Hampshire police officers vote ‘no confidence’ in crime commissioner

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Michael Lane at the meeting today

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Police officers in Hampshire have voted to say they have no confidence in the elected crime commissioner for the county.

Results of the survey run last month show 98 per cent of the 1,608 who responded said they did not have confidence in Michael Lane.

Michael Lane at the meeting today

Michael Lane at the meeting today

According to an internal police email seen by The News, just 33 - two per cent - said they did have confidence in the Conservative politician.

It follows an explosive row after Mr Lane’s budget proposed moving a £440,000 to his revenue budget while at the same time axing 160 specialist police jobs.

In the internal email seen by The News, Hampshire Police Federation chairman John Apter said he will ‘ask (Mr Lane) to revisit his budget’ and ‘make sure every penny’ of a £12 council tax precept hike goes on policing.

In the email Mr Apter added: ‘Any extra money allocated to Hampshire police should be spent directly on policing.’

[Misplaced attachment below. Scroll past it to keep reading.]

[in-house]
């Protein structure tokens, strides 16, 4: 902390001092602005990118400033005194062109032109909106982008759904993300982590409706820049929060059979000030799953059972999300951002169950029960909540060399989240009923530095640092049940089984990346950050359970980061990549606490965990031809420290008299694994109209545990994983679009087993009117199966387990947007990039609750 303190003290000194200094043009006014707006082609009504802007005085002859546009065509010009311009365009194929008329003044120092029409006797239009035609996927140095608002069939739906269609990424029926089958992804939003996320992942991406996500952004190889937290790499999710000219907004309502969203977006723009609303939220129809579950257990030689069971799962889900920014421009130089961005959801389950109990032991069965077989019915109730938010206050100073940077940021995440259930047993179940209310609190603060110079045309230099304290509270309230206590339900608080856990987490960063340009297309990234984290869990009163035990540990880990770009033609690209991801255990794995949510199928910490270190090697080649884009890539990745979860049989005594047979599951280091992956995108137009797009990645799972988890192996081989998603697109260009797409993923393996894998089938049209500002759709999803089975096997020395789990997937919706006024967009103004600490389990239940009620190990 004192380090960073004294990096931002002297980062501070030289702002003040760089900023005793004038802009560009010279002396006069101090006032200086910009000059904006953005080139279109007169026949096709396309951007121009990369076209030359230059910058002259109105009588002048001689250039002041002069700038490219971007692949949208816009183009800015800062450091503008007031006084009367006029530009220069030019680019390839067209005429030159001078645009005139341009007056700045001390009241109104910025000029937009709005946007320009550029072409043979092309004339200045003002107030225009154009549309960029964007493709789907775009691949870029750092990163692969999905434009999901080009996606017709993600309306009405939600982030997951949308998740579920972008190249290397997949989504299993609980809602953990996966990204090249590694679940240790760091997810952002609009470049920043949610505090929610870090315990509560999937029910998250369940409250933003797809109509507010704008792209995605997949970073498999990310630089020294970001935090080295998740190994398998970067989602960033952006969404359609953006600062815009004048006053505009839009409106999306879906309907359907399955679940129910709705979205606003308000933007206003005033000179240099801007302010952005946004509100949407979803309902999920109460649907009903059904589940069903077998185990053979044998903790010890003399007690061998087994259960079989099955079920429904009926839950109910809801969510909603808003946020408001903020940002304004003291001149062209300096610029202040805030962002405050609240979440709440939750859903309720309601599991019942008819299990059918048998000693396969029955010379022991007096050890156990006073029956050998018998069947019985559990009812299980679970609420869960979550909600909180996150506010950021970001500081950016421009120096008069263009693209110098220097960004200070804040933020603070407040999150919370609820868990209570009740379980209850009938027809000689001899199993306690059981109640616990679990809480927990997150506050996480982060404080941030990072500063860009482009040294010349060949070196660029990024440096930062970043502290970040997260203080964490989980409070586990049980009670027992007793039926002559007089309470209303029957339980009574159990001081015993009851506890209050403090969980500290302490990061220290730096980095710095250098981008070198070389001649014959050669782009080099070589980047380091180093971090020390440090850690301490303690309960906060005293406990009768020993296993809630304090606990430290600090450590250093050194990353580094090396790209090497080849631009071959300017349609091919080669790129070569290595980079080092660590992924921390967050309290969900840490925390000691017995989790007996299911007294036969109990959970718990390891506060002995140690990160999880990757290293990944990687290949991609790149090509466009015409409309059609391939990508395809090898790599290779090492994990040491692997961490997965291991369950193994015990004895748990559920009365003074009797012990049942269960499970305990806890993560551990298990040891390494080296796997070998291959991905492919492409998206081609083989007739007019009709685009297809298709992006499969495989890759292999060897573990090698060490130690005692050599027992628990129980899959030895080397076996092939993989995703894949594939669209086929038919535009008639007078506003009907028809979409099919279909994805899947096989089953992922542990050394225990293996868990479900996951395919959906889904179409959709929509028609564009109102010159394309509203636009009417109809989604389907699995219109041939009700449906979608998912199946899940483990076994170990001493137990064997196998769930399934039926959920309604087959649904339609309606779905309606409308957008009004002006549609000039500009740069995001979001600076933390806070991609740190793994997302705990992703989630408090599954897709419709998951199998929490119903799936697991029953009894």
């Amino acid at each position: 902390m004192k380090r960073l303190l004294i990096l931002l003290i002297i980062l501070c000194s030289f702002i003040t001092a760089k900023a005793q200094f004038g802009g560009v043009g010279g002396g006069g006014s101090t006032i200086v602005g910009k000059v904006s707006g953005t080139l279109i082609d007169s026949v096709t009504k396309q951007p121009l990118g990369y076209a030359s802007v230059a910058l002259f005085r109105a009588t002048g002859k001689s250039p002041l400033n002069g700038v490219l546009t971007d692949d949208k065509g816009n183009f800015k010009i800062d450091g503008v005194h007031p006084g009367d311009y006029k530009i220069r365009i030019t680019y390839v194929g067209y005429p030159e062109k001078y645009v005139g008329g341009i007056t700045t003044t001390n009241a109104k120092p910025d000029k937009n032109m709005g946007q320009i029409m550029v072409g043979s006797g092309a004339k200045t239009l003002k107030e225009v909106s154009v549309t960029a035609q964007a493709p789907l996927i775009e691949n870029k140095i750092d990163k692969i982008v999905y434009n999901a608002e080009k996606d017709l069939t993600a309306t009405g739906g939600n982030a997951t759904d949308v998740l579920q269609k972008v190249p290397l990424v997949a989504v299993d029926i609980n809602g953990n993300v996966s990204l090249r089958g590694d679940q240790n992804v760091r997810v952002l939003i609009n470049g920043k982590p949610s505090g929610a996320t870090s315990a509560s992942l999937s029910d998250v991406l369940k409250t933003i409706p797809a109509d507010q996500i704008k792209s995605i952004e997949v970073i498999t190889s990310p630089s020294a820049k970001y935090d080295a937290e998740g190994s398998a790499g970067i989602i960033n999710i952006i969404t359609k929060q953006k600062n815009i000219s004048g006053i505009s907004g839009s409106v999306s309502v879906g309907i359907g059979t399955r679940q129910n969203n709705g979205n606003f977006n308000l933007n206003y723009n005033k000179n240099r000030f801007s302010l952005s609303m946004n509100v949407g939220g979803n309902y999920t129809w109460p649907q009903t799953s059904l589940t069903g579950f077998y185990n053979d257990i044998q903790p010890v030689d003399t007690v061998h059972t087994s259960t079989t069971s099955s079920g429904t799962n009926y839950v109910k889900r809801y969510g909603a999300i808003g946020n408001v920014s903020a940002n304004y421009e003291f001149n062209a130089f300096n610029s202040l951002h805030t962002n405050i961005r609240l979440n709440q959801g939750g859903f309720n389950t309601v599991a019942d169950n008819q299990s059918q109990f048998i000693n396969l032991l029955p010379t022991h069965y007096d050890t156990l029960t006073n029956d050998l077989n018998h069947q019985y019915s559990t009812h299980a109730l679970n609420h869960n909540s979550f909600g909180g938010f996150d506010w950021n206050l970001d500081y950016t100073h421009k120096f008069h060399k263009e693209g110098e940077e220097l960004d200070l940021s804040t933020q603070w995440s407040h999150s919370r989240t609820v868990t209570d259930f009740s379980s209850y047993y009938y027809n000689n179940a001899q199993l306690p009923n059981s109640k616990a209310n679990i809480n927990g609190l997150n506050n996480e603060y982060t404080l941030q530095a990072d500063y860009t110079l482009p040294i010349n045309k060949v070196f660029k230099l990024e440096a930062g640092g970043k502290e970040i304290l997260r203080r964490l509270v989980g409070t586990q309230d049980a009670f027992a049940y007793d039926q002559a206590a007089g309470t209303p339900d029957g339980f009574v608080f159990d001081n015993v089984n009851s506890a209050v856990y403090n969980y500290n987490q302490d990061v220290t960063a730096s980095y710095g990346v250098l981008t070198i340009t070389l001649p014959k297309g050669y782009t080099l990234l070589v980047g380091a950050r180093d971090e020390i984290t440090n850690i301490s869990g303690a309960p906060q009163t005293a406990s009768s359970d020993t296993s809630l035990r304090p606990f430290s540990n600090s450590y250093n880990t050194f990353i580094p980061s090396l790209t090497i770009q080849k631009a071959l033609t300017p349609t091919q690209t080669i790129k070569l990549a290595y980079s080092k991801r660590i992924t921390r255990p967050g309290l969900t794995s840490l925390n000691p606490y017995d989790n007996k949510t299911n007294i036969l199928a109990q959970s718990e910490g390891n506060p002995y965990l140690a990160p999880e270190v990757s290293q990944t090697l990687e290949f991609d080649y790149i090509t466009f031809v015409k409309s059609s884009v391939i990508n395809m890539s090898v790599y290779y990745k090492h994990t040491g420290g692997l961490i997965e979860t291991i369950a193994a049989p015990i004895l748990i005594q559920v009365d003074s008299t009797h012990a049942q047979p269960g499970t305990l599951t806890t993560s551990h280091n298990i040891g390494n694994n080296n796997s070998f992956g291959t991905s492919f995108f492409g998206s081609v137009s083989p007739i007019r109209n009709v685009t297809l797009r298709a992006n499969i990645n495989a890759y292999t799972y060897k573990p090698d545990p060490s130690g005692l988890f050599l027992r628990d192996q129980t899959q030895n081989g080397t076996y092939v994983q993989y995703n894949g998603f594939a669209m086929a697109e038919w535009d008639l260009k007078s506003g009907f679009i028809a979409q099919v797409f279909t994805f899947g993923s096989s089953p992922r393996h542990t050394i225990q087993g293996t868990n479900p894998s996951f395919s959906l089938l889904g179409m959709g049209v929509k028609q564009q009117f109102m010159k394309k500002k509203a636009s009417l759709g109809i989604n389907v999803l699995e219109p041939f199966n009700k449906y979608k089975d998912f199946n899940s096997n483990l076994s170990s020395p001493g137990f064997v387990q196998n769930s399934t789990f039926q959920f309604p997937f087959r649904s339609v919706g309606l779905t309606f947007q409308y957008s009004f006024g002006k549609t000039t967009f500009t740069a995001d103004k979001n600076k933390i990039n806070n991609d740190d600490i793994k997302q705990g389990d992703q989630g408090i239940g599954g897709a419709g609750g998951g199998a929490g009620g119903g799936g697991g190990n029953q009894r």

But in an interview with The News today in Winchester, Mr Lane confirmed the £440,000 he wanted to allocate for his revenue budget for his ‘essential staff’ would be spent staffing. This includes a new assistant police and crime commissioner.

Speaking after a Hampshire Police and Crime Panel meeting in Winchester, Mr Lane said ‘I know there was a vote, I have reports of the outcome.

‘As everybody, I hope, knows, that my respect for police officers views, including those who voted in any vote about me or about issues that I’m interested in is of interest to me.

‘I have nothing that I can act on that I’m aware of, there is nothing else I can say about that.

‘What I can say is 98.3 per cent of the money I have across the £315m across policing, goes to policing.’

He added: ‘I do care about the vote, yes of course I do.’

Mr Lane says spending the cash will have ‘added value’ for the police by stopping people getting involved in crime and protecting victims.

He added: ‘The smaller sum I have for beyond policing, protecting the vulnerable, reducing demand on criminal justice system - they are a critically important added value for having a police and crime commissioner.’

Asked if the vote and criticism has put him off the job, the former navy commodore said: ‘I’ve never had a moment I’m not motivated to do this job.

‘This job is a huge responsibility, it’s an honour.’

Police and Crime Panel chairman Dave Stewart, who had in effect barred Mr Apter from addressing panel members today, said he would not comment on the vote outcome when it was put to him by The News.

In all, 2,757 officers were polled in the federation vote, with more than half responding.

Mr Lane said the vote was ‘binary’ and did not give him something to act on.

READ MORE: Police officers polled in confidence vote on crime commissioner

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